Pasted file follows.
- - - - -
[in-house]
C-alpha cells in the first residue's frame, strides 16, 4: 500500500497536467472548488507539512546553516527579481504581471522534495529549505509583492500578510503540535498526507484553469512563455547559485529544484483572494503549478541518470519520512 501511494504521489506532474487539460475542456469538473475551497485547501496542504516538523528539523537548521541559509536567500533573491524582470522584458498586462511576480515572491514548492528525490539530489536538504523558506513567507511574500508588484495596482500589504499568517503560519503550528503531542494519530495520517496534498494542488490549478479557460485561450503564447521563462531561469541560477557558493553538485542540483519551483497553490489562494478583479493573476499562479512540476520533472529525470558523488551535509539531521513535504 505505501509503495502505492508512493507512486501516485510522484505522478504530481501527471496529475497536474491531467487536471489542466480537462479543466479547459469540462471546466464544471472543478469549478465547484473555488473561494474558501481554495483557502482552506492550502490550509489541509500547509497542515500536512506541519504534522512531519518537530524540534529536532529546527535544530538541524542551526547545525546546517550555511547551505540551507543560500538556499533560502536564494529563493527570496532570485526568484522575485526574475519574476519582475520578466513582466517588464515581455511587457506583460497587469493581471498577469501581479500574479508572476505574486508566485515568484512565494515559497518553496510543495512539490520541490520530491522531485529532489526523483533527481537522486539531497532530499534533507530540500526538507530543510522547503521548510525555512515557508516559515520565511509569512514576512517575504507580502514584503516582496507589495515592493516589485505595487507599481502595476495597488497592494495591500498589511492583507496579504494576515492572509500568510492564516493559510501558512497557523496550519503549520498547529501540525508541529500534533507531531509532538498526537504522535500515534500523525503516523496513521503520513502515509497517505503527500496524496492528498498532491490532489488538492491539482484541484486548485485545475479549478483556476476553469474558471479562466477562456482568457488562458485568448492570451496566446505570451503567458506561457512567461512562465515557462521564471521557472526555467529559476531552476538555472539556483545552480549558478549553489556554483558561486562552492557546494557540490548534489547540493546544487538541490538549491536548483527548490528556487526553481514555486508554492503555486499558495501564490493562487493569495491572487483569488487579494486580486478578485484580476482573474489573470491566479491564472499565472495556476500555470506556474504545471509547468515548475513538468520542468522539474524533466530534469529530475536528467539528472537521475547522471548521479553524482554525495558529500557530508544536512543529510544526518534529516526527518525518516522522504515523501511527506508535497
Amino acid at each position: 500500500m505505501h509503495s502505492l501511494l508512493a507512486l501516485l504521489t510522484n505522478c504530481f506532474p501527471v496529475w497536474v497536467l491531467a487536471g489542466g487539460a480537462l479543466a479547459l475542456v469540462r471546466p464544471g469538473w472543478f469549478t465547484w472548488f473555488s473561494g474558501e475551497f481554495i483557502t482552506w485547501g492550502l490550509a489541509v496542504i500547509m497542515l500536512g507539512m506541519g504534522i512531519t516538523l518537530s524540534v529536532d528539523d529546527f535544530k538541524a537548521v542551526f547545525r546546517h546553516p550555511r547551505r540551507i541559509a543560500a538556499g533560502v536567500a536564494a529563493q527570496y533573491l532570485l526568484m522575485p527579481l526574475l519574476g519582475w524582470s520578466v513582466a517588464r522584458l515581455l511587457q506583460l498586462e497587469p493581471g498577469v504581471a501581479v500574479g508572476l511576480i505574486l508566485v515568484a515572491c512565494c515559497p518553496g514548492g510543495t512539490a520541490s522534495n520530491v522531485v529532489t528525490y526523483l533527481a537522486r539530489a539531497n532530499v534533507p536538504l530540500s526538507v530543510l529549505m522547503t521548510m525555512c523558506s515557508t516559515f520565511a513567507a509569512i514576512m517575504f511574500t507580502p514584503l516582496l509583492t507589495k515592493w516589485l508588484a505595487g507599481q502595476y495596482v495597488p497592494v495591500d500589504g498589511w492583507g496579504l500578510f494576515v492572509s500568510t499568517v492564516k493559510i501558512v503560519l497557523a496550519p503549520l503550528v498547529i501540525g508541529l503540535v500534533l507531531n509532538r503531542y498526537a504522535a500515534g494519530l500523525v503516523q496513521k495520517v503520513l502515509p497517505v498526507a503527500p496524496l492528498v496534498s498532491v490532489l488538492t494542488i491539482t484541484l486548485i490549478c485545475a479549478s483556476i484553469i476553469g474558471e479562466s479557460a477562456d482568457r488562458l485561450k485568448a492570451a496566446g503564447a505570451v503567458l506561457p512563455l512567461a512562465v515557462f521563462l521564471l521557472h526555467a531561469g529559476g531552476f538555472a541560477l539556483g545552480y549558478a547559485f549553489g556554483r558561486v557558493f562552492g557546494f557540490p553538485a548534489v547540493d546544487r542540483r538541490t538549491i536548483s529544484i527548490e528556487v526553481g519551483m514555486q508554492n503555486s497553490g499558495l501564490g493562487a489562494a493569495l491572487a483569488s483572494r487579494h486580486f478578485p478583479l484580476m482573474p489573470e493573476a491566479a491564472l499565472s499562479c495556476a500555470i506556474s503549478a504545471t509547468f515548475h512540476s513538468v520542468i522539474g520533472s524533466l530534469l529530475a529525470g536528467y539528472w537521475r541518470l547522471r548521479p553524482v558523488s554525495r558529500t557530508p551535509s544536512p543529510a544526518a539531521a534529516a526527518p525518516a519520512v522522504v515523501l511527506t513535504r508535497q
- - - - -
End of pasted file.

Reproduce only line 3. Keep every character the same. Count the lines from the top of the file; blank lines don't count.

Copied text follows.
Amino acid at each position: 500500500m505505501h509503495s502505492l501511494l508512493a507512486l501516485l504521489t510522484n505522478c504530481f506532474p501527471v496529475w497536474v497536467l491531467a487536471g489542466g487539460a480537462l479543466a479547459l475542456v469540462r471546466p464544471g469538473w472543478f469549478t465547484w472548488f473555488s473561494g474558501e475551497f481554495i483557502t482552506w485547501g492550502l490550509a489541509v496542504i500547509m497542515l500536512g507539512m506541519g504534522i512531519t516538523l518537530s524540534v529536532d528539523d529546527f535544530k538541524a537548521v542551526f547545525r546546517h546553516p550555511r547551505r540551507i541559509a543560500a538556499g533560502v536567500a536564494a529563493q527570496y533573491l532570485l526568484m522575485p527579481l526574475l519574476g519582475w524582470s520578466v513582466a517588464r522584458l515581455l511587457q506583460l498586462e497587469p493581471g498577469v504581471a501581479v500574479g508572476l511576480i505574486l508566485v515568484a515572491c512565494c515559497p518553496g514548492g510543495t512539490a520541490s522534495n520530491v522531485v529532489t528525490y526523483l533527481a537522486r539530489a539531497n532530499v534533507p536538504l530540500s526538507v530543510l529549505m522547503t521548510m525555512c523558506s515557508t516559515f520565511a513567507a509569512i514576512m517575504f511574500t507580502p514584503l516582496l509583492t507589495k515592493w516589485l508588484a505595487g507599481q502595476y495596482v495597488p497592494v495591500d500589504g498589511w492583507g496579504l500578510f494576515v492572509s500568510t499568517v492564516k493559510i501558512v503560519l497557523a496550519p503549520l503550528v498547529i501540525g508541529l503540535v500534533l507531531n509532538r503531542y498526537a504522535a500515534g494519530l500523525v503516523q496513521k495520517v503520513l502515509p497517505v498526507a503527500p496524496l492528498v496534498s498532491v490532489l488538492t494542488i491539482t484541484l486548485i490549478c485545475a479549478s483556476i484553469i476553469g474558471e479562466s479557460a477562456d482568457r488562458l485561450k485568448a492570451a496566446g503564447a505570451v503567458l506561457p512563455l512567461a512562465v515557462f521563462l521564471l521557472h526555467a531561469g529559476g531552476f538555472a541560477l539556483g545552480y549558478a547559485f549553489g556554483r558561486v557558493f562552492g557546494f557540490p553538485a548534489v547540493d546544487r542540483r538541490t538549491i536548483s529544484i527548490e528556487v526553481g519551483m514555486q508554492n503555486s497553490g499558495l501564490g493562487a489562494a493569495l491572487a483569488s483572494r487579494h486580486f478578485p478583479l484580476m482573474p489573470e493573476a491566479a491564472l499565472s499562479c495556476a500555470i506556474s503549478a504545471t509547468f515548475h512540476s513538468v520542468i522539474g520533472s524533466l530534469l529530475a529525470g536528467y539528472w537521475r541518470l547522471r548521479p553524482v558523488s554525495r558529500t557530508p551535509s544536512p543529510a544526518a539531521a534529516a526527518p525518516a519520512v522522504v515523501l511527506t513535504r508535497q